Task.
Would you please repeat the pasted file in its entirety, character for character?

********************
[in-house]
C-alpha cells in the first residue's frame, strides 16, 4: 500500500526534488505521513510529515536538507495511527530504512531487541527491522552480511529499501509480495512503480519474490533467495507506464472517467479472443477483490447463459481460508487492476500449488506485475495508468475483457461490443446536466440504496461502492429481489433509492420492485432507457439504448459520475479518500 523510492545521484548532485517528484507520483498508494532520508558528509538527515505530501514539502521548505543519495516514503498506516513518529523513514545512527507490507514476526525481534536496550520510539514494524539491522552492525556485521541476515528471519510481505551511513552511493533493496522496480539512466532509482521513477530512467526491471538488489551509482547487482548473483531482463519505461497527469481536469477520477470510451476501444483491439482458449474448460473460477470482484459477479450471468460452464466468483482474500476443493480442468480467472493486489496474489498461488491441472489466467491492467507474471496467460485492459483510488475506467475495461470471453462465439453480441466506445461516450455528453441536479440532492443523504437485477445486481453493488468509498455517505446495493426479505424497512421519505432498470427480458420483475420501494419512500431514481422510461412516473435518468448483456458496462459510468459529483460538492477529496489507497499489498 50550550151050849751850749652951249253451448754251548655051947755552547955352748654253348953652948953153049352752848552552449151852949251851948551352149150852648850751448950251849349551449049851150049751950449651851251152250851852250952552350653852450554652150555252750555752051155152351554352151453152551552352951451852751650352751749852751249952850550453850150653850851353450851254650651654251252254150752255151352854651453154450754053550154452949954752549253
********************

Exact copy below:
[in-house]
C-alpha cells in the first residue's frame, strides 16, 4: 500500500526534488505521513510529515536538507495511527530504512531487541527491522552480511529499501509480495512503480519474490533467495507506464472517467479472443477483490447463459481460508487492476500449488506485475495508468475483457461490443446536466440504496461502492429481489433509492420492485432507457439504448459520475479518500 523510492545521484548532485517528484507520483498508494532520508558528509538527515505530501514539502521548505543519495516514503498506516513518529523513514545512527507490507514476526525481534536496550520510539514494524539491522552492525556485521541476515528471519510481505551511513552511493533493496522496480539512466532509482521513477530512467526491471538488489551509482547487482548473483531482463519505461497527469481536469477520477470510451476501444483491439482458449474448460473460477470482484459477479450471468460452464466468483482474500476443493480442468480467472493486489496474489498461488491441472489466467491492467507474471496467460485492459483510488475506467475495461470471453462465439453480441466506445461516450455528453441536479440532492443523504437485477445486481453493488468509498455517505446495493426479505424497512421519505432498470427480458420483475420501494419512500431514481422510461412516473435518468448483456458496462459510468459529483460538492477529496489507497499489498 50550550151050849751850749652951249253451448754251548655051947755552547955352748654253348953652948953153049352752848552552449151852949251851948551352149150852648850751448950251849349551449049851150049751950449651851251152250851852250952552350653852450554652150555252750555752051155152351554352151453152551552352951451852751650352751749852751249952850550453850150653850851353450851254650651654251252254150752255151352854651453154450754053550154452949954752549253